Water Within Reach - Thoreau, New Mexico - April 2016
Our Mothers + Daughters stayed on a working lavender farm which was in full bloom on our visit. Each morning at Los Poblanos Inn, the Hummingbirds were treated to a traditional New Mexican breakfast with fresh farm eggs. We sat outside in the sunshine amongst the property’s three peacocks. The girls were able to feed the chickens and milk the goats and roam the 25 acres of lavender fields, enormous cottonwood trees and lush formal gardens. Los Poblanos is one of the most magnificent historic properties in the Southwest.
The Los Poblanos land was originally inhabited by the Anasazi (ancient pueblo Indians) in the 14th century. Many of the original settlers in this area were thought to have come from Puebla, Mexico, a citizen of which is called a “Poblano.”
On our first day in New Mexico we rode out to Thoreau, which is hours from a grocery or department store. We spent our morning with Darlene who is known on the reservation as the Water Lady. Darlene has lived her entire life in Thoreau and knows everyone’s names, families and personal hardships. She is often the first person to intervene when services are needed beyond the communities’ resources. We helped Darlene fill the water truck’s enormous tank, and the girls bumped along with her on the pitted dirt roads that are impassable during the rainy and snow seasons. This makes the water crisis there even more severe. It is on these roads that Darlene makes rounds with the water truck to deliver to families on the rez.
At each stop as the barrels were filled, we shared stories with the families while the girls played in their yards. The Hummingbirds were able to visit a hogan. As we learned, a hogan is a sacred home for the Diné (Navajo) people. Every family, even if they live most of the time in a newer home, must have the traditional hogan for ceremonies and to keep themselves in balance. The Navajos used to make their hogans out of wooden poles, tree bark and mud. The doorway of each hogan opens to the east so they could get the morning sun as well as good blessings. Today, many Diné families still live in hogans, although trailers or more modern houses are tending to replace them. We were taught that when you enter a hogan you always walk in a counter-clockwise direction around the hearth.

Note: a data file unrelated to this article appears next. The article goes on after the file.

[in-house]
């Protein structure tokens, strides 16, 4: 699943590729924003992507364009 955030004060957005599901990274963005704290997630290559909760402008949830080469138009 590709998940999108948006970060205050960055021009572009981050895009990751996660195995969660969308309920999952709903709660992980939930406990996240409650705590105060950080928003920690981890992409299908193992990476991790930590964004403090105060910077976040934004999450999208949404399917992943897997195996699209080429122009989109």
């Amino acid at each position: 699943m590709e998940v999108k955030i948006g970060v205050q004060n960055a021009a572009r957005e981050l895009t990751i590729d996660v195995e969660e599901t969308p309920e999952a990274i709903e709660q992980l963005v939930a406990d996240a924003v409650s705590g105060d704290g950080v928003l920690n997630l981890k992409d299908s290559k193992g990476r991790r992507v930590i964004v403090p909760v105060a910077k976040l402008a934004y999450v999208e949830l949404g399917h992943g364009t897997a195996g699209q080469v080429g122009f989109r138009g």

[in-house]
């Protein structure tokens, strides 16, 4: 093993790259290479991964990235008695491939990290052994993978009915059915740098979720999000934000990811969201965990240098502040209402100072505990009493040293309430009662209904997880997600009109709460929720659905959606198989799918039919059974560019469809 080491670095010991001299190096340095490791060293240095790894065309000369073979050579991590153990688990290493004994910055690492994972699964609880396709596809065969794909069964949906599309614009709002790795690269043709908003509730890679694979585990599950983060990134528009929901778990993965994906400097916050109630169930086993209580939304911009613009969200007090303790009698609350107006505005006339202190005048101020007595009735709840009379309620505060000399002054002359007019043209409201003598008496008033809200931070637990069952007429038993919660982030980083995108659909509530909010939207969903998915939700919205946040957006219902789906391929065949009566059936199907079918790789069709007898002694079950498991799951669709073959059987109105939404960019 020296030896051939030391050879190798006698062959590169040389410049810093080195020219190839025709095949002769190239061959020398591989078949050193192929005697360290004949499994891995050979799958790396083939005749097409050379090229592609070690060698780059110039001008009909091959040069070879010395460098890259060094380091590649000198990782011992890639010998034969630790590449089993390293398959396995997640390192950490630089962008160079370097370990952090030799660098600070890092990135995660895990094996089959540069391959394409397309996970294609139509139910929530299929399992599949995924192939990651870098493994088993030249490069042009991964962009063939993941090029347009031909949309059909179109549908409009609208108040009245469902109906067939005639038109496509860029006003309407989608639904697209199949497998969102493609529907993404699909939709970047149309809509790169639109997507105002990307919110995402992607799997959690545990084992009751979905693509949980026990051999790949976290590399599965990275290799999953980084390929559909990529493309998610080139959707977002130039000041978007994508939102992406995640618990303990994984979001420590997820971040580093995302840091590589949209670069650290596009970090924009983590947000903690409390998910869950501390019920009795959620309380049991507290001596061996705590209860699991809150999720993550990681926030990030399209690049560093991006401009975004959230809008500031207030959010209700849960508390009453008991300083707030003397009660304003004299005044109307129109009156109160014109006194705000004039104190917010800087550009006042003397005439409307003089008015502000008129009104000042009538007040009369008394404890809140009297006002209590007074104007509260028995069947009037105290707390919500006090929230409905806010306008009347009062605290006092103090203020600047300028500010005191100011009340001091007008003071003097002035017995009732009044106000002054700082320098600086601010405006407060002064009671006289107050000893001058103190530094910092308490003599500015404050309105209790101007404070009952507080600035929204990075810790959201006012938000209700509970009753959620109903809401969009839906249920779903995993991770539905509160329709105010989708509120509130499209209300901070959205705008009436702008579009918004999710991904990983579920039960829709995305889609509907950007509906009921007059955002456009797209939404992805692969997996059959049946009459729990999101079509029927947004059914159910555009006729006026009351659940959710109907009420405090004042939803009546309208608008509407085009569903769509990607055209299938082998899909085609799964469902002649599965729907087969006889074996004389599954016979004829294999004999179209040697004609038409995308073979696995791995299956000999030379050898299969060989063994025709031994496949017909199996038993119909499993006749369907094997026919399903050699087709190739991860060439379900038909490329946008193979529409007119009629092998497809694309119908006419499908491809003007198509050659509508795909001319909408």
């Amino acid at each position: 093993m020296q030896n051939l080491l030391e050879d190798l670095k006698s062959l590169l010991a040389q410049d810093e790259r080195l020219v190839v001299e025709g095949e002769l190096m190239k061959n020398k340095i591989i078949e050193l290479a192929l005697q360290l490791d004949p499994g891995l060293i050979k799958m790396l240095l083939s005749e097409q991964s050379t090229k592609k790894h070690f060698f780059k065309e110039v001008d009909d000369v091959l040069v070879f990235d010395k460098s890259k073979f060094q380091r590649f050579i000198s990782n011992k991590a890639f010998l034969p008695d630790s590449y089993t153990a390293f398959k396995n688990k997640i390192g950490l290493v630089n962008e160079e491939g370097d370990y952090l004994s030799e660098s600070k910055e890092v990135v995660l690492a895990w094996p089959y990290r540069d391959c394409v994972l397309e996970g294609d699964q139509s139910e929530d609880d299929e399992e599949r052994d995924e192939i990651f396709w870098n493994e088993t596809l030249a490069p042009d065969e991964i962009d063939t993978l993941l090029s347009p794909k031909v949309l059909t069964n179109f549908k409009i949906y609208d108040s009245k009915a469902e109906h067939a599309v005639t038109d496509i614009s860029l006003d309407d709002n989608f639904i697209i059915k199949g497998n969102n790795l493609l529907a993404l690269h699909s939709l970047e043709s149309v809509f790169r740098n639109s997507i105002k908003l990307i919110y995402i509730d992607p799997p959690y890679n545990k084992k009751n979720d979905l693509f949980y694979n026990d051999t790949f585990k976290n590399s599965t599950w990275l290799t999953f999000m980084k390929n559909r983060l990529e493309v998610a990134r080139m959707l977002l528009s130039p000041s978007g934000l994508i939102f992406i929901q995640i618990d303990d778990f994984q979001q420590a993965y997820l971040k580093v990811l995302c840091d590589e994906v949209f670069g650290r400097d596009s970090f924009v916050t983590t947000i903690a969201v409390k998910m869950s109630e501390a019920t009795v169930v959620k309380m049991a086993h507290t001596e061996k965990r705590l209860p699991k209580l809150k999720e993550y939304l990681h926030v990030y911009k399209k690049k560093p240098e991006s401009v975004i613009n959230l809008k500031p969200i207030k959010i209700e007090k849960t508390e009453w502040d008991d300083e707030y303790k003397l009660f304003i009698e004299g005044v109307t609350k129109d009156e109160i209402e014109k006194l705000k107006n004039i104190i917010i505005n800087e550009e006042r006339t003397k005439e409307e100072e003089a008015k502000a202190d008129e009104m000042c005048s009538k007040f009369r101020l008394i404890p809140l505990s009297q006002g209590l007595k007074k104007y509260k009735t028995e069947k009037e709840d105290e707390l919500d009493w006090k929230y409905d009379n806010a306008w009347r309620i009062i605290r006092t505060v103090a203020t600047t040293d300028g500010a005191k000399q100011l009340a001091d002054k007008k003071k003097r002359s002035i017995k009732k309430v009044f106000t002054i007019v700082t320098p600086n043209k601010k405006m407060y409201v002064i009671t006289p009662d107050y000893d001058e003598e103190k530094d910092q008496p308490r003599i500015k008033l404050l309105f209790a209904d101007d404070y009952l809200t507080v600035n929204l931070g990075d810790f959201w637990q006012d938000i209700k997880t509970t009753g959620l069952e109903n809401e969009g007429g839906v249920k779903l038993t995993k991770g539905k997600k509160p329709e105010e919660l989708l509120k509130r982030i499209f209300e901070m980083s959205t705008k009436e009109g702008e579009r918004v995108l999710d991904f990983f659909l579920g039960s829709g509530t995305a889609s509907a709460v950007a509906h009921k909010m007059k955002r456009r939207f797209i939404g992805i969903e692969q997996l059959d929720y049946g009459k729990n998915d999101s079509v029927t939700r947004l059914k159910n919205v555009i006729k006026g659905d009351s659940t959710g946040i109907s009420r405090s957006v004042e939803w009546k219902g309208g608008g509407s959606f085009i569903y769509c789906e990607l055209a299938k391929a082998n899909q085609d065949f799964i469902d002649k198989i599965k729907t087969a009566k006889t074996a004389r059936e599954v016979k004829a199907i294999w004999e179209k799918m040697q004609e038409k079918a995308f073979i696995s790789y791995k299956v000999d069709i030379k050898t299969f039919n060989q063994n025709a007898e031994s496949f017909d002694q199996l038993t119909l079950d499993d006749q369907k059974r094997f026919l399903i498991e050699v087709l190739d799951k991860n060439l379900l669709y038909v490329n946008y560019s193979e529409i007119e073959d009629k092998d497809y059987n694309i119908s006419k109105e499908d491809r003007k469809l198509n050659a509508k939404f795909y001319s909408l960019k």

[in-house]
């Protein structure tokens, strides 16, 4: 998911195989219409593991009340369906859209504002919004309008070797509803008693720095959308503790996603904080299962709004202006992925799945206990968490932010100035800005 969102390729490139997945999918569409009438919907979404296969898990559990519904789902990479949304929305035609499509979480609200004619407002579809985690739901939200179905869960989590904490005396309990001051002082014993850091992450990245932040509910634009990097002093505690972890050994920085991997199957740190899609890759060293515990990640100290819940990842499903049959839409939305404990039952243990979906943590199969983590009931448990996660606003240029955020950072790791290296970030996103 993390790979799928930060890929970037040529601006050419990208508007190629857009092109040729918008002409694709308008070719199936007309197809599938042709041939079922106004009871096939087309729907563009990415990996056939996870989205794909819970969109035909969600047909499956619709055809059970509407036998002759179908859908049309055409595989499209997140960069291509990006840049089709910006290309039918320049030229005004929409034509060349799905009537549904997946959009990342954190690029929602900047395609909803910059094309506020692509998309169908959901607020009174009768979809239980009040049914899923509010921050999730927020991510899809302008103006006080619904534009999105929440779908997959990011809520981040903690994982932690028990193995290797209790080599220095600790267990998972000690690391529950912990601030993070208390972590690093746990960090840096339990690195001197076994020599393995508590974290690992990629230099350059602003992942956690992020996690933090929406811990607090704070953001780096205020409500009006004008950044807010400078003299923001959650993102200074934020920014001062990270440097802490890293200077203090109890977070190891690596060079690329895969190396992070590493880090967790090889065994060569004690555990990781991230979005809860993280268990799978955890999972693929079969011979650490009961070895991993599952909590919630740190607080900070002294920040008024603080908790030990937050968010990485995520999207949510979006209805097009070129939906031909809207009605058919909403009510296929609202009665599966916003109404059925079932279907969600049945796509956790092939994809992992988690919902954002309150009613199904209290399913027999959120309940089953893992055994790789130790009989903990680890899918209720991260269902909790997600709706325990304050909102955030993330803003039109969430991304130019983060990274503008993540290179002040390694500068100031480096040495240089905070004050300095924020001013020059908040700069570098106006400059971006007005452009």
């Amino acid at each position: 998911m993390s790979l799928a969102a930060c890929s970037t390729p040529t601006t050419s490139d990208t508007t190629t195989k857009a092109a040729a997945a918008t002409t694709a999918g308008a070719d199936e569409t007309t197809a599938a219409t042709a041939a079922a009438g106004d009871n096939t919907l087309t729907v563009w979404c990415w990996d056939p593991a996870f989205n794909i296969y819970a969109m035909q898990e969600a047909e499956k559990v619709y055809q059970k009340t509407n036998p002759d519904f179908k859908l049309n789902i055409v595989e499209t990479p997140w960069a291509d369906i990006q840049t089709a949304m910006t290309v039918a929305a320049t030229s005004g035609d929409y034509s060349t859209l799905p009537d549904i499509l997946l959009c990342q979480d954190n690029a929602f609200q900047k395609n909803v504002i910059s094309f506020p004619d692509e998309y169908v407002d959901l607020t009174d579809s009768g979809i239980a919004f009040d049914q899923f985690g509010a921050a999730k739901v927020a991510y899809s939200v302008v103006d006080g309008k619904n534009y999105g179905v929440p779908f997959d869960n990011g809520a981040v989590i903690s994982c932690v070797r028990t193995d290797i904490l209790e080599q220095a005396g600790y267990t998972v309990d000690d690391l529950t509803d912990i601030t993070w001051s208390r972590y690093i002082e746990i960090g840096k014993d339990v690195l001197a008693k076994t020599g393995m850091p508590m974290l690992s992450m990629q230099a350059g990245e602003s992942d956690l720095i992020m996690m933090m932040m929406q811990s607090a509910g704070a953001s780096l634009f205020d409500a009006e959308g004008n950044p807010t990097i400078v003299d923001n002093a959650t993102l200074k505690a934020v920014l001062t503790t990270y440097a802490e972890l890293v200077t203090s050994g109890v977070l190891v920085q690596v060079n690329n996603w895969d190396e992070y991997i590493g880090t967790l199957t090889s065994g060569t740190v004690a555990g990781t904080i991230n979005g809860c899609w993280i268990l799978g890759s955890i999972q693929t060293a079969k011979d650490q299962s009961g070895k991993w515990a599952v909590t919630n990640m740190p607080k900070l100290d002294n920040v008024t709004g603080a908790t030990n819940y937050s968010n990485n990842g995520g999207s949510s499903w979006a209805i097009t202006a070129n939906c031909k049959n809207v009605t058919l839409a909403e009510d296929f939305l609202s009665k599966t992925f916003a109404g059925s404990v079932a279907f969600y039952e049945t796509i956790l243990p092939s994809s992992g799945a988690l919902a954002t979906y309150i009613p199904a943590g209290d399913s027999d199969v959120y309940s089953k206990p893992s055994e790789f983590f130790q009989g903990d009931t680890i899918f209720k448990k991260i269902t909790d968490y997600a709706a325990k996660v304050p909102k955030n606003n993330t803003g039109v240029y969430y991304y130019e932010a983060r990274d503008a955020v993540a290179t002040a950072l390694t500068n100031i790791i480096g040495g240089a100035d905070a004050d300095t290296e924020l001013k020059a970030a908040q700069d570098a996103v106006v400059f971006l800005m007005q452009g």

After a morning with the Water Lady, we were pleasantly surprised to bare witness to a young Navajo girl being blessed in anticipation of her time in the Army serving our country in Afghanistan. She wore her traditional Navajo clothing, and as her community raised the American flag, a young Navajo woman sang our National Anthem in Navajo. It was tremendously emotional to see a young woman, surrounded by her family and community of First Americans, on sacred land dedicating to our country. We were extremely lucky to experience such an intimate prayer and ceremony, the combination of the old and the new.
After the ceremony we joined everyone for lunch in the brand new community center which included an office space, work out room with equipment and a secondhand store. Community members had lined up to be the first in the store. Ziplock bags hung with 3 diapers (a full package can be too expensive for families in Thoreau) as well as hotel toiletries and single rolls of toilet paper.
As we rode home in an typically stunning sunset, the girls faded into sleep, and we counted our blessings back home with endless running water and access to everything we need in abundance.
The next morning we slept in and headed over to Old Town’s narrow streets and century-old adobe houses. We stuffed our faces with green chili enchiladas and sopaipillas drenched in honey. We visited tiny artisan shops selling jewelry, rugs and pottery and toured the 18th-century San Felipe de Neri Church.
We ended our day at the 2016 Gathering of Nations Pow Wow, North America’s largest gathering of native peoples. Indigenous persons from all over the Americas drummed and danced. We were welcomed with open arms. It was a unique opportunity to see the vast differences between nations. Having grown up in New Mexico, my childhood was surrounded and shaped by the Pueblo cultures, but this was a really special time to meet people from the plains and even descendants of the Aztecs. It was like stepping into a time machine and stepping out 200 years ago.
It’s always hard for me to leave New Mexico, not just because it’s the place where most of my childhood memories reside which include my dad, but because it really is the land of enchantment, where you can’t help but feel connected to something larger than yourself, something sacred.